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Your Body on Yoga Artwork
Season 1 - Episode 7

Yoga Sutra 2.1

10 min - Talk


Kristin investigates Yoga Sutra 2.1, exploring the necessary balance of effort and ease in our self-study, our practice, and in our everyday lives.
What You'll Need: No props needed

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May 27, 2018
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In the second chapter of the Yoga Sutras of Patanjali, the chapter is entitled the chapter on practice or sadhana-pada. And so the first chapter Samadhi, only in the moment of now can yoga happen, can yoga be felt, can be realized. Luckily there's three more chapters that say well how do I keep myself in the moment of now because as we all know it's pretty elusive. So in the first sutra, the first line of the second chapter, the portion on practice, we have a little bit longer of a sutra here, a little more complex words, but tapa-ha sadhyaya ishvara pranidana hi kriya yoga-ha. Repeat it. So we might have heard some of these words, we know yoga, unite, union, reunite to heal the divide. Kriya, you might have heard anything with a kha sound is, my teacher Rod Stryker says the kha sound is the primary impulse of the divine. So anything with a kha is very, there's a lot of action, there's a lot of movement like kundalini, kriya, karma, kunda. These are kind of the primary impulse of the divine, there's a lot of action. And so kriya yoga-ha is yoga in action. So getting to the nitty-gritty, what is this yoga in action? It doesn't say what is this yoga on a sticky mat, it doesn't say what is this yoga in a downward-facing dog, it says what is this yoga in action? And it says it's the balance of tapa-ha sadhyaya ishvara pranidana. So it's the balance of these two seemingly opposing forces of tapa-ha and ishvara pranidana. Tapa or tapas, depending on how you're writing it, might have heard that term before, it's not the little delicious small plates you get in the restaurant, it's not that kind of tapas, but rather this heated, this engagement. It's not so much like the heat in the room, well if I turn up the room temperature to a hundred degrees, then I'll find this tapas, right? The tapas they're talking about is the heat, the fire of your focus, the level of hugging in and engagement. Because the same light that's in a light bulb is the same light that's in a laser, but just focus and direct it. And this is what tapas is, this level of engagement. Isvara pranidana can be like all of these sutras to find many different ways. Isvara pranidana might mean surrender to God, it might mean surrender just to universal forces, it might just be softened to what is, to melt tenderly to what is. And the only way we know, do we need a little more sprinkle of tapas or a little bit more sprinkle of Isvara pranidana is by this word in the middle here, svaidya. And svaidya is the sva, the study of the self, right? The study of us and how we're moving and navigating through the world, a constant kind of tightrope walk. And if you've ever seen someone, a new beginner tightrope walker, it's awkward. Their arms are flailing, their ankles are wobbly, they're falling quite a lot and this is us as we first begin. We make mistakes, we're falling quite a lot, but with time, with practice, with sadhana, there's always a negotiation, right? There's always a balance, but you always see the little quiver in the ankle, but you can get across without falling so much more gracefully. And we can think of this in our physical practice of asana, but we can also think of this in just in our relationships, right? We need to have a balance of effort and ease, a balance of engaging and softening, right? We need to be to boldly walk through the fire of our own emotional selves, to be burned in that fire and the fire cauterizes our wounds and we're stronger there, right? We need to soften and to surrender and to have faith and reverence for our own hearts and for our own selves as we move through this world and we need to listen, to constantly check in, to surround ourselves with groups of friends and teachers that can help us navigate, to help us study and to help us move this along this tightrope with greater ease. And even if you don't remember any of the anatomical proper terminology that we're going to go through, you can even sense it in the energy of the posture and if you're a teacher, the energy of your students in the posture, which you'll need a better sprinkle of tapas or isvara pranidhana. So you might have observed in yourself or if you're a teacher in your students when they're in say a lunge pose. Now surely this is not you but you might have seen, you might have had a friend that might show up in a lunge pose kind of like this. It's a whole heck of a lot of tapas, a whole lot of engagement and hugging in but not a lot of surrender, not a lot of softening. Conversely, same student, different student, for sure not you, but you might have seen someone in the same posture doing something like this, right? A whole lot of isvara pranidhana, a lot of softening, a lot of surrender, but no tapas, no engagement, no hugging in. Both are potentially endurious in the physical form. A too much hugging and too much engagement can be injurious, cause injury, too much release, softening, hanging and hammocking in the joints equally as weird for the body. So yoga in action, a balance of these energies, whether it's in our relationship with one another, with ourselves or with these pastures.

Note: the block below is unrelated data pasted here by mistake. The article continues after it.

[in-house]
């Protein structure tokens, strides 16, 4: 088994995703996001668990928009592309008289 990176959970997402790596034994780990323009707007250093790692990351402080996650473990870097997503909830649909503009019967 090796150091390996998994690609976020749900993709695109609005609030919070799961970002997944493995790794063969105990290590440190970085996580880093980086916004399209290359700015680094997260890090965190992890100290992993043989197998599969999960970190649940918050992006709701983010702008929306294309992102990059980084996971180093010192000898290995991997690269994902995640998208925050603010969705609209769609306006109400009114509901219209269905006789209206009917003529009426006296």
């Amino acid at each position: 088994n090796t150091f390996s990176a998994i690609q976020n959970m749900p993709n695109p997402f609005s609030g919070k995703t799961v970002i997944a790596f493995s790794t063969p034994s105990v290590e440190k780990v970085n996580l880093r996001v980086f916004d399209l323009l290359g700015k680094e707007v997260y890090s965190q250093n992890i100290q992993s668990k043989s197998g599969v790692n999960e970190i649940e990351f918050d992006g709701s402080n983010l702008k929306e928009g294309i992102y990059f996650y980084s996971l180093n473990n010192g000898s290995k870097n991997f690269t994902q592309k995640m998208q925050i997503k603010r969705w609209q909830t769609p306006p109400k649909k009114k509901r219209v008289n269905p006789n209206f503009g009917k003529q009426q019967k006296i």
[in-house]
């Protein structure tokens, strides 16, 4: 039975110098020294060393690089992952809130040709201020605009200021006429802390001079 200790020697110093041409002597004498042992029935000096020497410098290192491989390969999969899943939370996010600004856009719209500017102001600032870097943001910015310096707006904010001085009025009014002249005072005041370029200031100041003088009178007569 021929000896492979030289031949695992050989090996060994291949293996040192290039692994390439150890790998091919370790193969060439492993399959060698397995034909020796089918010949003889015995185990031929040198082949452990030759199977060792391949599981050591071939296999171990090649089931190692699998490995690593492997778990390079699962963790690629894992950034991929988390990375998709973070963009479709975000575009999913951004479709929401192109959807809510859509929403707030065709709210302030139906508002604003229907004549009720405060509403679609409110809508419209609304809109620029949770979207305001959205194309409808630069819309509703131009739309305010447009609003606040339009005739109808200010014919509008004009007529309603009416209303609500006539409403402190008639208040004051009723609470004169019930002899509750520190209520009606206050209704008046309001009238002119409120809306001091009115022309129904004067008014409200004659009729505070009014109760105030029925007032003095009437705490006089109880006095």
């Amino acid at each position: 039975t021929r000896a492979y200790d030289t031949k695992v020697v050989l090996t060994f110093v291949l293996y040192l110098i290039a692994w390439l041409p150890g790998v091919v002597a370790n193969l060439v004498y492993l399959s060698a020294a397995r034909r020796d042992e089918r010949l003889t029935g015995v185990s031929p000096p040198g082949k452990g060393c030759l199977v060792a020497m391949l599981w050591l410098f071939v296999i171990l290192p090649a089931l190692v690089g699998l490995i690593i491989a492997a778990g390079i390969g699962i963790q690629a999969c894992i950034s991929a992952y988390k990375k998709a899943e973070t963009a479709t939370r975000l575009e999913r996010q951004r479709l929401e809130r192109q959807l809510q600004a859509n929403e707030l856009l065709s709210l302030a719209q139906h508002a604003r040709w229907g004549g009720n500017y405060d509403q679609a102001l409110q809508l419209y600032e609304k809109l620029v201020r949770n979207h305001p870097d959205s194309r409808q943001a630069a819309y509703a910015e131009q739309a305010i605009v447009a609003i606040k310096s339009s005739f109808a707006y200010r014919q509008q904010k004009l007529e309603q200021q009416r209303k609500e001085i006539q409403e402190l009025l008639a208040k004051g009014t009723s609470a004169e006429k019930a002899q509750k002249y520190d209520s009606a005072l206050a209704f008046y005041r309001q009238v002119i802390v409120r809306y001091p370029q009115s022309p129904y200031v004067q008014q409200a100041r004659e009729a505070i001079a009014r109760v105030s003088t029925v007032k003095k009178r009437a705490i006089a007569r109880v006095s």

Maria Elena D
Very good, very informative, brilliant, thank you.
Kristin Leal
Thank you Maria Elena !! That's really kind!
Stacie C
This was fantastic!! And so inspiring! Also, you are hilarious. I will never move into a lunge now without thinking about this, lol.
Kristin Leal
hahahaha thanks Stacie
Jodie Creaser
I love your teaching easy to follow and understand!
Kristin Leal
Jodie Creaser Thank you for your kind words and for being here!
Fidan A
You are an amazing educator! I rarely enjoy seminars as much, you are a gem! So happy to discover you. You explain concepts with so much philosophical beauty and in such a gentle way! Thank you! I enjoyed every single episode so far
Kristin Leal
Oh my goodness Fidan A that makes my heart so happy to hear:) Thank you for being here and for your kind words!